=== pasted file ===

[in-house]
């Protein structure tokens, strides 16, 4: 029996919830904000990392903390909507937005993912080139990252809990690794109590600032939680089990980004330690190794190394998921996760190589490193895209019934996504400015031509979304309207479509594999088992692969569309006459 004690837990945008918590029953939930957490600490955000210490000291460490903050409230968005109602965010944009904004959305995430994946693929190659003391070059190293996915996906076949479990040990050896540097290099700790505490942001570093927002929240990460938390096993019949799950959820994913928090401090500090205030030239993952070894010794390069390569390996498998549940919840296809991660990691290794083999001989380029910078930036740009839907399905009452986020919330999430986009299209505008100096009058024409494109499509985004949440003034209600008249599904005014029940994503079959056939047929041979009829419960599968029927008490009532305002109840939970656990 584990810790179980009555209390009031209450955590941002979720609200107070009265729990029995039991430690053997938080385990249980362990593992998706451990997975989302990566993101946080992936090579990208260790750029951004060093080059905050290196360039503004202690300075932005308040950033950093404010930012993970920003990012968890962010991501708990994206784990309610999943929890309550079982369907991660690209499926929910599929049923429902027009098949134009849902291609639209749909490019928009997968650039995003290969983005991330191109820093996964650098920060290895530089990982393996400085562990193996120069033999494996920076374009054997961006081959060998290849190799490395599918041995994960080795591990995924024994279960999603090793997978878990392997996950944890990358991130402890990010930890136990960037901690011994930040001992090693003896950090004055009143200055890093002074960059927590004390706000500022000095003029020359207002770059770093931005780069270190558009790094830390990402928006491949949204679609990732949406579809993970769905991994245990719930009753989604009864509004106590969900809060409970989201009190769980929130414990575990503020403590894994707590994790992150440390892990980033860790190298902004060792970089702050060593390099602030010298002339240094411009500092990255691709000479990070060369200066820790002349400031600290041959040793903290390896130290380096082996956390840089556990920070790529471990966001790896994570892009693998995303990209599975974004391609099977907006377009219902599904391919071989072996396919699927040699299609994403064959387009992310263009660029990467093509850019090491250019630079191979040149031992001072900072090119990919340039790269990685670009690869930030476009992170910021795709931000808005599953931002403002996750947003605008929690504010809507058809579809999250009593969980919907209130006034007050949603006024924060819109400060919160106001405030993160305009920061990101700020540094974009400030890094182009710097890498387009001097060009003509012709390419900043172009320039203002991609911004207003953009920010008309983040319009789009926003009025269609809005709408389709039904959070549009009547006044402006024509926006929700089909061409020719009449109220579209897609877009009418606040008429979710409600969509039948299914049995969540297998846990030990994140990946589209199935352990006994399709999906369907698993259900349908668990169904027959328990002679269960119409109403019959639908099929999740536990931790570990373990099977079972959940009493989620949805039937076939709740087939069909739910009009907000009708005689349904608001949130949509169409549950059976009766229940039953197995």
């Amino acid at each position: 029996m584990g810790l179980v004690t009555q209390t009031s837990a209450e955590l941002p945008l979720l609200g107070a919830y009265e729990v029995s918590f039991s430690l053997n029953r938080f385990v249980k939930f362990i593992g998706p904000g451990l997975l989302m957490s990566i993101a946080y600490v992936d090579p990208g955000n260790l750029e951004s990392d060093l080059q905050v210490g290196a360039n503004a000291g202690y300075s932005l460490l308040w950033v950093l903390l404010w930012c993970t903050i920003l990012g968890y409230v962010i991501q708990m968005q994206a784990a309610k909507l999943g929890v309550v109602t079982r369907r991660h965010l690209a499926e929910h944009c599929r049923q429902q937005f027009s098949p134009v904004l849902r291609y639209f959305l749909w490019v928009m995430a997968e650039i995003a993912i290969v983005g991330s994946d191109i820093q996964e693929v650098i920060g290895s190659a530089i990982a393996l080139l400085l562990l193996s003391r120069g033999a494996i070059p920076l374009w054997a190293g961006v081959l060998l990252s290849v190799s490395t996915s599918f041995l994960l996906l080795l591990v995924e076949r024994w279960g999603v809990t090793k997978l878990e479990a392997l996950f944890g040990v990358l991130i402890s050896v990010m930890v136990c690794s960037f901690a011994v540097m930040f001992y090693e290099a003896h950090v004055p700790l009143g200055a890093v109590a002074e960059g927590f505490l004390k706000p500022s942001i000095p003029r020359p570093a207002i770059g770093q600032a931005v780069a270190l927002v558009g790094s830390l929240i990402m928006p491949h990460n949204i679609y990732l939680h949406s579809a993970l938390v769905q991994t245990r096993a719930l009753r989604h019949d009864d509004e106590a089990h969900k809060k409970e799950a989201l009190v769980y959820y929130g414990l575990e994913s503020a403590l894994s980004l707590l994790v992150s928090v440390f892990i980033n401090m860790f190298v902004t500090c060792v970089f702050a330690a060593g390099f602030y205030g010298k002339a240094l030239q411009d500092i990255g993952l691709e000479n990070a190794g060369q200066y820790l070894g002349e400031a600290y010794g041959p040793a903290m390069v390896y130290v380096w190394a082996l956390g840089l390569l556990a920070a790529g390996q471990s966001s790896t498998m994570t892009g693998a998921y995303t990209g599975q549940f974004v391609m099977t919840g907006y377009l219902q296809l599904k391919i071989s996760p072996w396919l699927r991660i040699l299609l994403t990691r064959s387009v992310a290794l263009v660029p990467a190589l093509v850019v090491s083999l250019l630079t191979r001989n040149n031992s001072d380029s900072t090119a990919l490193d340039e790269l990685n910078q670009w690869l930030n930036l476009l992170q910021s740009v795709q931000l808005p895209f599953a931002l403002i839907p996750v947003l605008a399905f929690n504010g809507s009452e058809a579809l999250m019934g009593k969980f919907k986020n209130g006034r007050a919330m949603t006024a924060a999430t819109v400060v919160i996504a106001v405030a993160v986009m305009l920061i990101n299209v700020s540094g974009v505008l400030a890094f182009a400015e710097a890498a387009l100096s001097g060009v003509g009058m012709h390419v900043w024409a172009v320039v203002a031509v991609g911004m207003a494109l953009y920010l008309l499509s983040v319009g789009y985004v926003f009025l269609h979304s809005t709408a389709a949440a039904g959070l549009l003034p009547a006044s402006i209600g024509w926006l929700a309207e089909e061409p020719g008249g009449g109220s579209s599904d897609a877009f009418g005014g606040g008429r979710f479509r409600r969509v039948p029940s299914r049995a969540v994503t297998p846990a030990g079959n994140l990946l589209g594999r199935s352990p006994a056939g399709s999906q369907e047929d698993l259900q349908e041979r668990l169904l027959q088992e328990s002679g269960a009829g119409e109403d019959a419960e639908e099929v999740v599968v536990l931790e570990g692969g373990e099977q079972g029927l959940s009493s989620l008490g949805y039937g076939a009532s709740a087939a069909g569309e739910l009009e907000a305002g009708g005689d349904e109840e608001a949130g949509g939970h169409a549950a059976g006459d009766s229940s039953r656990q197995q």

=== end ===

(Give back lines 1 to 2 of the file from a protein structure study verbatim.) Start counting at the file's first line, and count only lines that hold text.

[in-house]
């Protein structure tokens, strides 16, 4: 029996919830904000990392903390909507937005993912080139990252809990690794109590600032939680089990980004330690190794190394998921996760190589490193895209019934996504400015031509979304309207479509594999088992692969569309006459 004690837990945008918590029953939930957490600490955000210490000291460490903050409230968005109602965010944009904004959305995430994946693929190659003391070059190293996915996906076949479990040990050896540097290099700790505490942001570093927002929240990460938390096993019949799950959820994913928090401090500090205030030239993952070894010794390069390569390996498998549940919840296809991660990691290794083999001989380029910078930036740009839907399905009452986020919330999430986009299209505008100096009058024409494109499509985004949440003034209600008249599904005014029940994503079959056939047929041979009829419960599968029927008490009532305002109840939970656990 584990810790179980009555209390009031209450955590941002979720609200107070009265729990029995039991430690053997938080385990249980362990593992998706451990997975989302990566993101946080992936090579990208260790750029951004060093080059905050290196360039503004202690300075932005308040950033950093404010930012993970920003990012968890962010991501708990994206784990309610999943929890309550079982369907991660690209499926929910599929049923429902027009098949134009849902291609639209749909490019928009997968650039995003290969983005991330191109820093996964650098920060290895530089990982393996400085562990193996120069033999494996920076374009054997961006081959060998290849190799490395599918041995994960080795591990995924024994279960999603090793997978878990392997996950944890990358991130402890990010930890136990960037901690011994930040001992090693003896950090004055009143200055890093002074960059927590004390706000500022000095003029020359207002770059770093931005780069270190558009790094830390990402928006491949949204679609990732949406579809993970769905991994245990719930009753989604009864509004106590969900809060409970989201009190769980929130414990575990503020403590894994707590994790992150440390892990980033860790190298902004060792970089702050060593390099602030010298002339240094411009500092990255691709000479990070060369200066820790002349400031600290041959040793903290390896130290380096082996956390840089556990920070790529471990966001790896994570892009693998995303990209599975974004391609099977907006377009219902599904391919071989072996396919699927040699299609994403064959387009992310263009660029990467093509850019090491250019630079191979040149031992001072900072090119990919340039790269990685670009690869930030476009992170910021795709931000808005599953931002403002996750947003605008929690504010809507058809579809999250009593969980919907209130006034007050949603006024924060819109400060919160106001405030993160305009920061990101700020540094974009400030890094182009710097890498387009001097060009003509012709390419900043172009320039203002991609911004207003953009920010008309983040319009789009926003009025269609809005709408389709039904959070549009009547006044402006024509926006929700089909061409020719009449109220579209897609877009009418606040008429979710409600969509039948299914049995969540297998846990030990994140990946589209199935352990006994399709999906369907698993259900349908668990169904027959328990002679269960119409109403019959639908099929999740536990931790570990373990099977079972959940009493989620949805039937076939709740087939069909739910009009907000009708005689349904608001949130949509169409549950059976009766229940039953197995």